In the first segment of today's show, Nicky DeFord with Vail Resorts joined Chris and Nell to talk about Vail's ongoing efforts in environmental sustainability. In the second segment, Stephanie Dolmat-Connell of the University of Utah and Lisa Yoder of Summit County joined the show to talk about the University's "Community Solar" program. Finally, Nell and Chris share why it's a bad idea to leave your car running, unattended, with the air conditioner on, just to keep your dog cool.
The consensus of Park City Council Thursday night was, to say the least, not supportive on vinyl siding, says Council Member Tim Henney. Henney told KPCW Friday that no housing material is problem-free, but vinyl is, on the spectrum, one of the worst choices. Rick Brough has more.
Larry and Doug began this episode of Mountain Money with a conversation on toxic work environments with Dr. Merideth Ferguson, an Assistant Professor in the Management Department at Utah State University. The show wrapped up on a much lighter note with John Keahey, author of Hidden Tuscany: Discovering Art, Culture, And Memories in a Well-Known Region's Unknown Places.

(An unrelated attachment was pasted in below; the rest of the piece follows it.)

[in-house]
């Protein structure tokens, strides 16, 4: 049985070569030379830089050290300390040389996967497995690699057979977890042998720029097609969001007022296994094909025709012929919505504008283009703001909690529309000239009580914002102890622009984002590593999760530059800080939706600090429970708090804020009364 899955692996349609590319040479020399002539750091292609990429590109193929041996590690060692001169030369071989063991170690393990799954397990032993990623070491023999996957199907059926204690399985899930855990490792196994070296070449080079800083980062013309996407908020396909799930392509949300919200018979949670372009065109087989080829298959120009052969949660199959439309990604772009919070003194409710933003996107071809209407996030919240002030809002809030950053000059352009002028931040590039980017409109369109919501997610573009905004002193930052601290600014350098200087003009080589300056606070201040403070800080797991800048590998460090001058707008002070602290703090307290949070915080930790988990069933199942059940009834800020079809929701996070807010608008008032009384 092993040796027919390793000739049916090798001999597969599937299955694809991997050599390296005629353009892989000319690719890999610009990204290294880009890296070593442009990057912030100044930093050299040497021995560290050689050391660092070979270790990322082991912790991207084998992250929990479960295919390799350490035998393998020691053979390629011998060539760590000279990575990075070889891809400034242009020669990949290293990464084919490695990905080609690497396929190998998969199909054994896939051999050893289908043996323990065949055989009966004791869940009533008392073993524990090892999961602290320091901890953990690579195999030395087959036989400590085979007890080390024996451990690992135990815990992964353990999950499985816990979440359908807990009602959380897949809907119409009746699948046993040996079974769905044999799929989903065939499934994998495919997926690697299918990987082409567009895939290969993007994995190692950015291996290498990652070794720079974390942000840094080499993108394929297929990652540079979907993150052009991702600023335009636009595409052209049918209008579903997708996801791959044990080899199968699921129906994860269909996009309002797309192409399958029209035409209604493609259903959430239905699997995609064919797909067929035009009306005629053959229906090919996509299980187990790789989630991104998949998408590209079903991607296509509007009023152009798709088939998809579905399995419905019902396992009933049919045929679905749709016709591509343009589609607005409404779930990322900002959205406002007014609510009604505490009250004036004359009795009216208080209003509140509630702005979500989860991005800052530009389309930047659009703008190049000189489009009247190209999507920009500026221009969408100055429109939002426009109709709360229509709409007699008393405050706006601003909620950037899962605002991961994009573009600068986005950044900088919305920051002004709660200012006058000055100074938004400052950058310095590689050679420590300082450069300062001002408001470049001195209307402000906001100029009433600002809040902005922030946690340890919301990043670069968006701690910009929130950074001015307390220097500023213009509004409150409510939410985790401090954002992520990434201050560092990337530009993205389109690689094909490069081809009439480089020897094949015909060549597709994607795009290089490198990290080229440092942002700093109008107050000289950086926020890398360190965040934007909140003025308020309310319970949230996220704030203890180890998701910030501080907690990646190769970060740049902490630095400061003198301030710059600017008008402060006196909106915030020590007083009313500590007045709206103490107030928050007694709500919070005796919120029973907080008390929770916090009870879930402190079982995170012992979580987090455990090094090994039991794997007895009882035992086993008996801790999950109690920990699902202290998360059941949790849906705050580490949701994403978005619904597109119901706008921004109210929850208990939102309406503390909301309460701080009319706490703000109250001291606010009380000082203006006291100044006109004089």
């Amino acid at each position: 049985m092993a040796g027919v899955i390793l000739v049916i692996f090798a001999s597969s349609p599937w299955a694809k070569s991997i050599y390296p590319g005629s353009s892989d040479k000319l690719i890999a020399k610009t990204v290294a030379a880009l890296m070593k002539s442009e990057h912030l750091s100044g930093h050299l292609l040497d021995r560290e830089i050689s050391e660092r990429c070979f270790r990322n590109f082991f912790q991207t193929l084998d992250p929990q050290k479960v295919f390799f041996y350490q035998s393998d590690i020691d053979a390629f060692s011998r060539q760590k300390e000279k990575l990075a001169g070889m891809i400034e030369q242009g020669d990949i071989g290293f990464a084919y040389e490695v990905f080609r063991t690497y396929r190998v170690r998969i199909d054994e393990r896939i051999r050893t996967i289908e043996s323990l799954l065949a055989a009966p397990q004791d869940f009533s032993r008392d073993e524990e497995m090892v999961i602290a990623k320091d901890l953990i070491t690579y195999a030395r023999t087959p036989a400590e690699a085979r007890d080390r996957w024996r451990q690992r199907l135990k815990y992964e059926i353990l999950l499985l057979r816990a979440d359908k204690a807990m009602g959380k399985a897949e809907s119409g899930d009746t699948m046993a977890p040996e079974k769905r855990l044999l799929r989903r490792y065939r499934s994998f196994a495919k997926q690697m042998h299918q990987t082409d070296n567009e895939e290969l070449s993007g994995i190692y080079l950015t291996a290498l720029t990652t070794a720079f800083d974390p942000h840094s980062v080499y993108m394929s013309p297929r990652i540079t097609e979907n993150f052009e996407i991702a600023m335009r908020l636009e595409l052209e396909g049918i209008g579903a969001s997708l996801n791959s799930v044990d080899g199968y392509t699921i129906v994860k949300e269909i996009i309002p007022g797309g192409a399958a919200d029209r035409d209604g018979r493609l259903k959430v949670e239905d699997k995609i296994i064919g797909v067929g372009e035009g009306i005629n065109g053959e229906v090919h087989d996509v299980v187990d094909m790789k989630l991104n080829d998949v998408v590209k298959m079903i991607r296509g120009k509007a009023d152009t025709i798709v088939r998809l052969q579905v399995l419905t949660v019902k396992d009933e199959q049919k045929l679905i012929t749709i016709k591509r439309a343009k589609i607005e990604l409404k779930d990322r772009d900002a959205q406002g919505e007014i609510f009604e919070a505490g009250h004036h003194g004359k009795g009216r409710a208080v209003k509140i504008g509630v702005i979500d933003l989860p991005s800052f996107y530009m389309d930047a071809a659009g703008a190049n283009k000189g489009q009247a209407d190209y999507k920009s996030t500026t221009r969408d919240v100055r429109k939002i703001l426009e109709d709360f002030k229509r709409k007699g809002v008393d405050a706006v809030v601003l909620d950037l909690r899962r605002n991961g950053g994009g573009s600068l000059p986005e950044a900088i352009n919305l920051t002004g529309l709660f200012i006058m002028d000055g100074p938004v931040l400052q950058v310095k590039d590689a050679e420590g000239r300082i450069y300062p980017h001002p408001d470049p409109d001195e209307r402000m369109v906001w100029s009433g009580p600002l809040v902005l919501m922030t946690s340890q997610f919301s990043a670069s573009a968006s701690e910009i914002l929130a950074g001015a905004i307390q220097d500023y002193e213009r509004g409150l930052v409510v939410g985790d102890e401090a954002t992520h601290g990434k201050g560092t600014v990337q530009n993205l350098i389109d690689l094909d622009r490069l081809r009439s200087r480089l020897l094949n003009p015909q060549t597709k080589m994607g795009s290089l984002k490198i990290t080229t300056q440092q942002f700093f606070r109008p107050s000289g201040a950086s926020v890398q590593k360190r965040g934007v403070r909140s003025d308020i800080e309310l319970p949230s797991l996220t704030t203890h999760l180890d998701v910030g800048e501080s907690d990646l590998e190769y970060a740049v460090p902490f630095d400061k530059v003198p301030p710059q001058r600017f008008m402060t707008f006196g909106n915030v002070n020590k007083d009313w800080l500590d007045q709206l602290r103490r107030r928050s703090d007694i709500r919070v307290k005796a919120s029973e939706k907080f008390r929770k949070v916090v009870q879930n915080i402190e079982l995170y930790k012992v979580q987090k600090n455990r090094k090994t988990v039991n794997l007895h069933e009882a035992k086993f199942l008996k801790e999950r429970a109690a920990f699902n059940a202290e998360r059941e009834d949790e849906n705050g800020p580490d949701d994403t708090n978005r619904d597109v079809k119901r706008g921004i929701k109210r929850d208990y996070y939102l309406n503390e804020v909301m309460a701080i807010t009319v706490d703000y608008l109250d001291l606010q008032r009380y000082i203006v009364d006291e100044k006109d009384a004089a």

The Kimball Arts Festival is August 1-3, and volunteers are needed to cover a minimum of 1 shift of 4 hours. A full list of volunteer job descriptions and a link to the sign-up page are available at parkcitykimballartsfestival.org. Volunteer benefits include a weekend Festival Access Pass, Volunteer Gift Bags and more. For questions, contact Emma at 435-649-8882.
DES MOINES, Iowa (AP) - The yearslong fight over laws prohibiting secretly filmed documentation of animal abuse is moving from state legislatures to federal courts as laws in Utah and Idaho face constitutional challenges.
Half of U.S. states have attempted to pass so-called ag-gag laws, but only seven have been successful.
Animal rights groups, free speech activists and others have filed two separate, but similar lawsuits against ag-gag measures in two Western states.